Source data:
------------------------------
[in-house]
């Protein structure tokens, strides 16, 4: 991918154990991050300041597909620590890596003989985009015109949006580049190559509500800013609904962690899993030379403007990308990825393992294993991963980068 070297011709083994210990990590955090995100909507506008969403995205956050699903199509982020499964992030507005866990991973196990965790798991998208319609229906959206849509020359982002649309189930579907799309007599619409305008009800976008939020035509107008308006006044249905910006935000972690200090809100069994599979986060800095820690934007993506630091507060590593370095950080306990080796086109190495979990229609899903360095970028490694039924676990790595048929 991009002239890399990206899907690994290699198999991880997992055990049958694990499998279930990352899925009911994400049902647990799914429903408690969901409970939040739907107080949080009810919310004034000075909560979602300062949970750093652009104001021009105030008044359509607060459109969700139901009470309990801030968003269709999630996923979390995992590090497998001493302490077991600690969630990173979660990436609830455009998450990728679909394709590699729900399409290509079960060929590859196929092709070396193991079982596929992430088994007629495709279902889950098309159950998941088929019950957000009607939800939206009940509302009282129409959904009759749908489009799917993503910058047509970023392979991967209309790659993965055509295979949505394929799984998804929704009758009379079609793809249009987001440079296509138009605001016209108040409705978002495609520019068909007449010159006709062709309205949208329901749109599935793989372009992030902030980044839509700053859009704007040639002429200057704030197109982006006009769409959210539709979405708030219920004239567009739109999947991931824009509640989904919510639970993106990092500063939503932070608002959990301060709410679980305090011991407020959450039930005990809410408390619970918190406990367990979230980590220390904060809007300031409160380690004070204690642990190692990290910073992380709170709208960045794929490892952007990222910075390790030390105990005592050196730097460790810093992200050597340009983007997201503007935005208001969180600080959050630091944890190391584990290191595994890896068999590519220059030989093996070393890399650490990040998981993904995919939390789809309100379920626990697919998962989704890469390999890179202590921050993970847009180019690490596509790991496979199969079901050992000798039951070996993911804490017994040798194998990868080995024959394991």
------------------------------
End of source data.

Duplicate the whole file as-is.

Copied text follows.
[in-house]
């Protein structure tokens, strides 16, 4: 991918154990991050300041597909620590890596003989985009015109949006580049190559509500800013609904962690899993030379403007990308990825393992294993991963980068 070297011709083994210990990590955090995100909507506008969403995205956050699903199509982020499964992030507005866990991973196990965790798991998208319609229906959206849509020359982002649309189930579907799309007599619409305008009800976008939020035509107008308006006044249905910006935000972690200090809100069994599979986060800095820690934007993506630091507060590593370095950080306990080796086109190495979990229609899903360095970028490694039924676990790595048929 991009002239890399990206899907690994290699198999991880997992055990049958694990499998279930990352899925009911994400049902647990799914429903408690969901409970939040739907107080949080009810919310004034000075909560979602300062949970750093652009104001021009105030008044359509607060459109969700139901009470309990801030968003269709999630996923979390995992590090497998001493302490077991600690969630990173979660990436609830455009998450990728679909394709590699729900399409290509079960060929590859196929092709070396193991079982596929992430088994007629495709279902889950098309159950998941088929019950957000009607939800939206009940509302009282129409959904009759749908489009799917993503910058047509970023392979991967209309790659993965055509295979949505394929799984998804929704009758009379079609793809249009987001440079296509138009605001016209108040409705978002495609520019068909007449010159006709062709309205949208329901749109599935793989372009992030902030980044839509700053859009704007040639002429200057704030197109982006006009769409959210539709979405708030219920004239567009739109999947991931824009509640989904919510639970993106990092500063939503932070608002959990301060709410679980305090011991407020959450039930005990809410408390619970918190406990367990979230980590220390904060809007300031409160380690004070204690642990190692990290910073992380709170709208960045794929490892952007990222910075390790030390105990005592050196730097460790810093992200050597340009983007997201503007935005208001969180600080959050630091944890190391584990290191595994890896068999590519220059030989093996070393890399650490990040998981993904995919939390789809309100379920626990697919998962989704890469390999890179202590921050993970847009180019690490596509790991496979199969079901050992000798039951070996993911804490017994040798194998990868080995024959394991």